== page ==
GCAC: How do you find each play’s voice? Where do you look for inspiration?
JH: Each play seems to have a voice of its own, which comes from me, so hopefully I find the voice that makes it the best play it can be. The plays start with an image, sometimes I imagine it, sometimes it comes from something I see in life, or a photograph or painting. For example my play Roadkill by Moonlight, which was produced at MadLab, (directed by Janetta Davis, and with Jennifer Barlup and Rich Stadler) started with my imagining a young woman at a bus stop in a dangerous part of town late at night and a young man approaches her. My play Nighthawks, which was done by Red Herring Theatre (directed by Ionia Zelenka and with Kim Ryan Turner, Michael Herring, Dave Morgan and Rich Stadler) started with the Edward Hopper painting of the four people in a diner late at night, like I even need to describe it. From the image the questions start coming- who are these people? What the hell are they doing? What do they want? What’s stopping them? How do they get it? What happens next? Where does it go? How does it end?
GCAC: Are there common themes or ideas in your work that you return to over again?
JH: People have pointed out to me that food seems to be a recurring element. That may explain my struggle with my weight. Struggle is a good word- it seems the characters often struggle to do the right thing, to be a good person, a good friend, lover, spouse, employee, citizen, and it ain’t easy for them, but hopefully it's compelling to the audience.
GCAC: Tell us a bit about the Bicentennial Playwrights Festival and your new play, Room Service? Send Me a Room! How was your work chosen to be a part of this event?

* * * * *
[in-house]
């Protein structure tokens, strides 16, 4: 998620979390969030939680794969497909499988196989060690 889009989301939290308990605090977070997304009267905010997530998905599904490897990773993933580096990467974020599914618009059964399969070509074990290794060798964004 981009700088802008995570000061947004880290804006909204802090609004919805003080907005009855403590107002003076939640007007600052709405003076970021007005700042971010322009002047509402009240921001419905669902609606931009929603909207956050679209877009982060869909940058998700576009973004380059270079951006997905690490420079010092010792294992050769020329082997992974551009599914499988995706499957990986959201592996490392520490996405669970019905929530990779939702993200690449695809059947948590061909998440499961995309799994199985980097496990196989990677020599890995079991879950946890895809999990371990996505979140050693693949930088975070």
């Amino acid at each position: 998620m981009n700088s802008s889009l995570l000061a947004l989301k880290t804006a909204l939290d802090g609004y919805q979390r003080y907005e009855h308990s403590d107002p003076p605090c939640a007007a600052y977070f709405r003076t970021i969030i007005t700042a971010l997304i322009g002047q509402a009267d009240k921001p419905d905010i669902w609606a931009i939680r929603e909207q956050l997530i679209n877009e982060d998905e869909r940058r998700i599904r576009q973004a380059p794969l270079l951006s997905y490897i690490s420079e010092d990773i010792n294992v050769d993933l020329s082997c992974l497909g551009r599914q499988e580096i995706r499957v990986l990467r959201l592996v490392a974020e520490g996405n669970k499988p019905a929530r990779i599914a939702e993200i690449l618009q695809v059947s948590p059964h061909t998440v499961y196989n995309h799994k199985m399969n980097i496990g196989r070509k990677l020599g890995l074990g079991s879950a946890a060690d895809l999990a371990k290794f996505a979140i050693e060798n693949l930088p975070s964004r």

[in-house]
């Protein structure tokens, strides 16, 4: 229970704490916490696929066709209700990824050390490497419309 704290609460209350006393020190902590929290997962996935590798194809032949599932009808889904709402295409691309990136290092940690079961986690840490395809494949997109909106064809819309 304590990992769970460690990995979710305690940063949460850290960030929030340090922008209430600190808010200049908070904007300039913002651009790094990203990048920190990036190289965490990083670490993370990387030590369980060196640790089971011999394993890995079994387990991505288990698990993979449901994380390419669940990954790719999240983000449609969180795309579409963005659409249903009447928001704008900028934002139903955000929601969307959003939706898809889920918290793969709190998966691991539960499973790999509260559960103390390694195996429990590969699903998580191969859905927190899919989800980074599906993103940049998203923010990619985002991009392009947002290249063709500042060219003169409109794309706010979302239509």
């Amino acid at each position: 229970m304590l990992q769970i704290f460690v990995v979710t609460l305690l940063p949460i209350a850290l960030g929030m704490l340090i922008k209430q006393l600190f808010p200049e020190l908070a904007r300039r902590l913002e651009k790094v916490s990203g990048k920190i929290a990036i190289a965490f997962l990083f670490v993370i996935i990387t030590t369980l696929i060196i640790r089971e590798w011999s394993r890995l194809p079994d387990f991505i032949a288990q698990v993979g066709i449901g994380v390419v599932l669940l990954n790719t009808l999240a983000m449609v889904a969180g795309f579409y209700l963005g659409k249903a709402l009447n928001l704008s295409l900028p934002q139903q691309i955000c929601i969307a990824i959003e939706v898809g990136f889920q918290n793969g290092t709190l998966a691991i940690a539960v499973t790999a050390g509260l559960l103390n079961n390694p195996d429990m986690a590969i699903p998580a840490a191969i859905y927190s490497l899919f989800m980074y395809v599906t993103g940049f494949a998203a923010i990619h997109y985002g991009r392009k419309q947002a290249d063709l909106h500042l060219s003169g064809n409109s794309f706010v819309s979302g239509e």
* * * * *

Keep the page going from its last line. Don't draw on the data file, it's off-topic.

JH: The Bicentennial Playwrights Festival is being produced by Evolution Theatre Company in association with CATCO and is part of the Columbus birthday celebration. It's quite gratifying that theatre and playwrights are being featured in the festivities. Evolution Theatre put out a call for plays and a panel selected six for the festival. Room Service? Send Me a Room! started with the image of a man in a Great Southern Hotel room and there’s a room service set-up for dinner for two. The man is hungry but he can’t eat because it's a romantic dinner for two and his wife is camped out in the bathroom and then he hears what he thinks is a seal barking in the hall. The scene is inspired by the James Thurber drawing of a man and woman in bed and the woman says “All right, have it your way-- you heard a seal bark." And of course, he did [according to the drawing], because the seal is perched right over the couple's bed on the headboard. So [in the play's hotel scene], there's food and a man trying to do the right thing, but he's at cross-purposes with his wife, which I suppose makes it somewhat representative of my plays.
GCAC: What is it like being a playwright in Columbus? What is unique about working here?